Mere weeks into the boredom of quarantine, doom-scrollers inevitably happened upon a burgeoning and, just as quickly, banal type of real estate story. This USA Today headline was typical of the genre: “Get me out of here! Americans flee crowded cities amid COVID-19, consider permanent moves.”
These stories of urban exodus often leaned on anecdotes and the theoretical. Skeptics soon emerged, as did some inconvenient data for this nascent narrative: Zillow reported that metropolitan real estate markets had actually kept up with suburban ones. New York City and San Francisco, however, were notable exceptions, losing out to their surrounds.
So what’s happening in Seattle? Ask some area realtors, and they’ll tell you there’s significant flight from our city. “We are absolutely seeing that,” says Julie Meyers, designated broker at Bainbridge Homes Real Estate, of the Seattleites seeking island life in droves. Beyond her own experiences with Seattle buyers, Meyers cites the amount of Seattle-based agents selling homes on Bainbridge Island. Usually, it’s about 20 or 30 percent. Lately, it’s 50 or 60 percent, an indication that some city residents want out.
Ask others, though, and they’ll shake their heads. “I’m not seeing it,” says Heather Maddox, a Windermere broker based in Renton. She points to a “pause” in movement among families with school-aged kids.
But those perspectives, of course, are anecdotal. Which stance does data support? In the pandemic’s early months, real estate numbers backed Maddox’s view. For months, Seattle homeowners clung to their properties, and when houses hit the market, they quickly found deep-pocketed buyers. Northwest Multiple Listing Service’s most recent figures, posted last week, continue to reflect high demand amid Covid-19. Prices remained Needle-high, and pending and closed sales were up year-over-year in every area of Seattle.
That doesn’t mean Seattleites have shunned the suburbs, though. NWMLS’s inventory doesn’t account for renters ditching their mid-rises for front lawns and more elbow room; the rental market here has slumped. Meanwhile, for all those expensive sales, Seattle’s home value growth during the early months of the pandemic trailed the property value increases in its surrounding towns and cities, per Zillow. In other words, the ’burbs have also seen pronounced price hikes (for instance, the median Bainbridge Island home sold for 43 percent more in September than it did a year prior). And here’s some deeper sleuthing: Seattle Times reporter Paige Cornwell found that forwarding address requests in Seattle rose between March and June compared to that same time period in 2019, suggesting that more people were moving out of Seattle during that time than real estate stats may have let on.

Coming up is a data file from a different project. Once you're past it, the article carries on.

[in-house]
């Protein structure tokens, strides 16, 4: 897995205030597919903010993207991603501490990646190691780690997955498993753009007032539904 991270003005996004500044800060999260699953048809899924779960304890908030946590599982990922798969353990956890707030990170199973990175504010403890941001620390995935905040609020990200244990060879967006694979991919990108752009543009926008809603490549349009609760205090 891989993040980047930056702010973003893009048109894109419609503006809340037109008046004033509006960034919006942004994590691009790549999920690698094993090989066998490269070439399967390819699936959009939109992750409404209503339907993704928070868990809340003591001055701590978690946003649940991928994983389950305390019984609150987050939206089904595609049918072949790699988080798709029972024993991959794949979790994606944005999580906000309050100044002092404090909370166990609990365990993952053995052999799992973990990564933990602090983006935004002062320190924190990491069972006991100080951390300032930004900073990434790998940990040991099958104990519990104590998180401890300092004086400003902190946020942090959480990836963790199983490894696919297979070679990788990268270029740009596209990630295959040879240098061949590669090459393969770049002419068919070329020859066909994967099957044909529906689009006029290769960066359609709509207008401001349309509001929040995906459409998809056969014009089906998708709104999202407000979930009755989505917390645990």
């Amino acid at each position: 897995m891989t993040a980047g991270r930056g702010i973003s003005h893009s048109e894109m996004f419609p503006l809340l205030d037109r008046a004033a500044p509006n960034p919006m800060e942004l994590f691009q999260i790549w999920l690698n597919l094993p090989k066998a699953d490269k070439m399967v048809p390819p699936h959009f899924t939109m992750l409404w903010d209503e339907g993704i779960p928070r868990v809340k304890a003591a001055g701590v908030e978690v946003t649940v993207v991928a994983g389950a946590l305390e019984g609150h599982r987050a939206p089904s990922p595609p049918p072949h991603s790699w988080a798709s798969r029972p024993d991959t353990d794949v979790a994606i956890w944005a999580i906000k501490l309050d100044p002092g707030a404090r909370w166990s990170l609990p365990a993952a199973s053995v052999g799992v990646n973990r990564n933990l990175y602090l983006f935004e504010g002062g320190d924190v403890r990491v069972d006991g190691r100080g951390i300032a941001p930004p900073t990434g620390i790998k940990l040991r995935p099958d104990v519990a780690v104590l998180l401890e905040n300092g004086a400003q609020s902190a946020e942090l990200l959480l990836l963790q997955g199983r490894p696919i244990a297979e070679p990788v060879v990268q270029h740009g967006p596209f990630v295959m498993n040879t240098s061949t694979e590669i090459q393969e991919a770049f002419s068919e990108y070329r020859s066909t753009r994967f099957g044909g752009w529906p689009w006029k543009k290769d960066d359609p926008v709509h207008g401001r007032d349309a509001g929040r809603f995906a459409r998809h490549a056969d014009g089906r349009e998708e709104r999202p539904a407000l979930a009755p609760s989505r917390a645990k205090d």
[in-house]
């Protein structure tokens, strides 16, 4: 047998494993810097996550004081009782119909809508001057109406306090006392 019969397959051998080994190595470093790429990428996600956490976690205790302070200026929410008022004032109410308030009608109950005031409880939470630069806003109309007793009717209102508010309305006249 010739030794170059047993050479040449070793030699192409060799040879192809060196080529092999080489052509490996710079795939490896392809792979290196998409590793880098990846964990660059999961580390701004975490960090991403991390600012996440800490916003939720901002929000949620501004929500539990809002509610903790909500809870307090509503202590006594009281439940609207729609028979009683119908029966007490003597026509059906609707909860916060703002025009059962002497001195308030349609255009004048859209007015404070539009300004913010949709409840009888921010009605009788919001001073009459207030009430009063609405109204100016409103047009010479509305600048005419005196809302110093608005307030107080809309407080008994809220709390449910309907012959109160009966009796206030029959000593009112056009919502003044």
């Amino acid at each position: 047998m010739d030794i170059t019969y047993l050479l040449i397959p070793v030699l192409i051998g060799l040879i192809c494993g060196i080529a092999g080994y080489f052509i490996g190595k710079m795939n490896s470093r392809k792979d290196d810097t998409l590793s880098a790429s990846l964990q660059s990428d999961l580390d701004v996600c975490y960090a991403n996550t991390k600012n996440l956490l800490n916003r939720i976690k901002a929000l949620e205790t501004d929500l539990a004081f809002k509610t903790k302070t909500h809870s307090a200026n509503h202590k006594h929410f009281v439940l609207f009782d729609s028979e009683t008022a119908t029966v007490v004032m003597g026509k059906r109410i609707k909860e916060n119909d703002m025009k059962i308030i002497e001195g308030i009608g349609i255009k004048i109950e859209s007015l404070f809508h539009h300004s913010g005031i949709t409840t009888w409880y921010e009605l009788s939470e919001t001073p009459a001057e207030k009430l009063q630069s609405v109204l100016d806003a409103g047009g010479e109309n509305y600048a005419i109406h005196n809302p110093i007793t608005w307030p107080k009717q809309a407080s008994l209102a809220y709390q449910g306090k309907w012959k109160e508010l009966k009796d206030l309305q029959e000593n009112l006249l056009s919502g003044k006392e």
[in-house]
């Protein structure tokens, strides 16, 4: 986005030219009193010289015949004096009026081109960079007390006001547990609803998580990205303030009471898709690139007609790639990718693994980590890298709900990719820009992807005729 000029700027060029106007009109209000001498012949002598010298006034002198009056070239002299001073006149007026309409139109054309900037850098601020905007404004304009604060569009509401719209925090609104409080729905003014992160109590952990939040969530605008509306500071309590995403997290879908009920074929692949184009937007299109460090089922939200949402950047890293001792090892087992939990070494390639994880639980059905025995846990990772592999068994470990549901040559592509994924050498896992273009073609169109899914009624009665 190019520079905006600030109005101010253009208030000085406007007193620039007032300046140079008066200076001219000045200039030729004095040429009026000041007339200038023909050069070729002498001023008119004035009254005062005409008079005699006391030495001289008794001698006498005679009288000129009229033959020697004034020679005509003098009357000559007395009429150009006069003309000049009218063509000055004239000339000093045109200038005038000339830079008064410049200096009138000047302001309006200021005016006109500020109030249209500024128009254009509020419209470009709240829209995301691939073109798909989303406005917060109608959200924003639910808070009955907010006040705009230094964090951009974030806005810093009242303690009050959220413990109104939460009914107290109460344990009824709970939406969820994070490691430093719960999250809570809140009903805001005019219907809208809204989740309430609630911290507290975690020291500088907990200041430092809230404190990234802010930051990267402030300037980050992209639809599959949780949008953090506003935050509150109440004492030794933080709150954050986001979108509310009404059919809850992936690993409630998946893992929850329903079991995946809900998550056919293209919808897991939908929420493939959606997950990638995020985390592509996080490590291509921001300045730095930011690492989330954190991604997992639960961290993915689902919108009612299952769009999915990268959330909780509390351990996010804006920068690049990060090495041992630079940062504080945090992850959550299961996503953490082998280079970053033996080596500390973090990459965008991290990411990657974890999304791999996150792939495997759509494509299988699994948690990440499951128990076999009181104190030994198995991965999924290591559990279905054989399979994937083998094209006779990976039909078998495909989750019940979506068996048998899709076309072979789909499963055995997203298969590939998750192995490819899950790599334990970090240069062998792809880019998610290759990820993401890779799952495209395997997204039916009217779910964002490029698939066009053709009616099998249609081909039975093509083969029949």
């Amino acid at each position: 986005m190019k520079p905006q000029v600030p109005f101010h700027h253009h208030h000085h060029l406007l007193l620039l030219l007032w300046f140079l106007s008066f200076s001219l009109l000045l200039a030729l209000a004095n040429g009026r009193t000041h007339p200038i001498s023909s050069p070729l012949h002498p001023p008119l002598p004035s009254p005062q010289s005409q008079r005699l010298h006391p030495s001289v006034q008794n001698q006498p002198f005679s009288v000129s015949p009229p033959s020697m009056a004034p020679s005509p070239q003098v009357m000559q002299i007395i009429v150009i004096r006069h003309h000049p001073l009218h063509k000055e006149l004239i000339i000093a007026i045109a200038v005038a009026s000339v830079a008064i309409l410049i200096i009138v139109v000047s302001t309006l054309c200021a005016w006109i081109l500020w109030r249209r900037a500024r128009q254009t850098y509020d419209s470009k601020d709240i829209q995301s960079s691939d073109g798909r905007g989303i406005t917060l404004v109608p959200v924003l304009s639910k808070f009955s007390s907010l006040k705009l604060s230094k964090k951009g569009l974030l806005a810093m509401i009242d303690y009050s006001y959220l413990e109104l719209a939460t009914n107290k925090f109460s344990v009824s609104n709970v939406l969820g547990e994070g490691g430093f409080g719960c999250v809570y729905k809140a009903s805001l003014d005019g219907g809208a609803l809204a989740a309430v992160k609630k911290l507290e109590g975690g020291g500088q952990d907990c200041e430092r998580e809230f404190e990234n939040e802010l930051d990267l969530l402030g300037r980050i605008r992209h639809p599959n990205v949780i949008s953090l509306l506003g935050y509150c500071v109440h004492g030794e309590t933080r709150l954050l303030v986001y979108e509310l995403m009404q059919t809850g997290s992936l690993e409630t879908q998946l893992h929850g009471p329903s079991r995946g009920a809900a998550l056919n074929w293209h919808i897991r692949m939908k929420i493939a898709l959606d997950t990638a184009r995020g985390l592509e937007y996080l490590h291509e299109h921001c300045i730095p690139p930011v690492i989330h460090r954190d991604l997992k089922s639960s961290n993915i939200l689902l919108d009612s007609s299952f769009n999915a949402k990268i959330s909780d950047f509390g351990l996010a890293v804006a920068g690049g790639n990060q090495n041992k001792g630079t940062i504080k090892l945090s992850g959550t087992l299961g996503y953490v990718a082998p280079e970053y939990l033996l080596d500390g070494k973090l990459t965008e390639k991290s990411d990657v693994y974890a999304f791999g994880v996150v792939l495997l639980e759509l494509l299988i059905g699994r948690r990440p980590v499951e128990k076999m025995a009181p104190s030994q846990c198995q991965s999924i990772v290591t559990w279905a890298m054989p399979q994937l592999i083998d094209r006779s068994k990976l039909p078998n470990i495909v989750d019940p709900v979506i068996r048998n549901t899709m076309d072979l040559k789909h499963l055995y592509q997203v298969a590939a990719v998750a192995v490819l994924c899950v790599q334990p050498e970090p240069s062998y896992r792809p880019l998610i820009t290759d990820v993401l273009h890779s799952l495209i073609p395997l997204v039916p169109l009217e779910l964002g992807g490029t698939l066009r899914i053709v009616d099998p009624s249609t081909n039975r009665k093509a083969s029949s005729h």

So, there are certainly people leaving Seattle because of Covid-19, seeking more space for home offices and (sigh) schooling. At the same time, Seattle isn’t emptying out, which seems to spur the interest in these dying-cities stories.
A few less-conventional (and less-precise) measures than real estate figures highlight the city’s continued appeal. In July and August, Zillow searches for Seattle homes increased 46 percent year-over-year from IP addresses in Seattle, and users from outside the city browsed the city’s properties 53 percent more than a year prior, according to data from Zillow. (The rise in Seattle scrollers searching for homes outside the city was only 11 percent.) LinkedIn’s Economic Graph team used location changes on users’ profiles to track city-to-city migration. While Seattle had the steepest decline in net arrivals, just behind New York City and San Francisco, the Emerald City has still experienced an “overall influx of people,” unlike Boston and many other metropolises. And a Bloomberg report on long-distance moves through United Van Lines revealed that Seattle was the top destination for people deserting San Francisco between May and August.
Tech hub to tech hub shuttling should come as no surprise. It’s what we’ve seen here for the past decade-plus, as Seattle has grown faster than just about anywhere else. What we're ultimately experiencing, then, is not a dramatic departure from our real estate norms but a continuation. Our neighbors may leave from time to time, perhaps in greater numbers than before, but others will be quick to replace them.